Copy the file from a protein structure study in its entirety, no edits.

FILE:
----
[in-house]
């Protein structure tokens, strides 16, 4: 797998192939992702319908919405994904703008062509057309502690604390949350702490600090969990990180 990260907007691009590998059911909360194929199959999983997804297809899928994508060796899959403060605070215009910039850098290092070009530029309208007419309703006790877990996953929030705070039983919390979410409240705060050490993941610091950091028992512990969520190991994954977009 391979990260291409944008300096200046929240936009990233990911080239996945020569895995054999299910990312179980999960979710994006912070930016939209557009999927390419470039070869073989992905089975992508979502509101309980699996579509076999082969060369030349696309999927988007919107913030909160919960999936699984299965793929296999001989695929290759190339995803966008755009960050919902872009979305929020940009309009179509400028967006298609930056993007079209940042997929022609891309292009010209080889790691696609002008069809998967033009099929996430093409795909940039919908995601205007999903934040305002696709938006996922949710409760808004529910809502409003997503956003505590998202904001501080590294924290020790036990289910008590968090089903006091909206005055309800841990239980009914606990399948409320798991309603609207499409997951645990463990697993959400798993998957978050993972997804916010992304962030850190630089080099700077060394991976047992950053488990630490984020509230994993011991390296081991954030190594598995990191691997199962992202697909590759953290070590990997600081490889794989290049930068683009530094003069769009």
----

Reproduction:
[in-house]
């Protein structure tokens, strides 16, 4: 797998192939992702319908919405994904703008062509057309502690604390949350702490600090969990990180 990260907007691009590998059911909360194929199959999983997804297809899928994508060796899959403060605070215009910039850098290092070009530029309208007419309703006790877990996953929030705070039983919390979410409240705060050490993941610091950091028992512990969520190991994954977009 391979990260291409944008300096200046929240936009990233990911080239996945020569895995054999299910990312179980999960979710994006912070930016939209557009999927390419470039070869073989992905089975992508979502509101309980699996579509076999082969060369030349696309999927988007919107913030909160919960999936699984299965793929296999001989695929290759190339995803966008755009960050919902872009979305929020940009309009179509400028967006298609930056993007079209940042997929022609891309292009010209080889790691696609002008069809998967033009099929996430093409795909940039919908995601205007999903934040305002696709938006996922949710409760808004529910809502409003997503956003505590998202904001501080590294924290020790036990289910008590968090089903006091909206005055309800841990239980009914606990399948409320798991309603609207499409997951645990463990697993959400798993998957978050993972997804916010992304962030850190630089080099700077060394991976047992950053488990630490984020509230994993011991390296081991954030190594598995990191691997199962992202697909590759953290070590990997600081490889794989290049930068683009530094003069769009």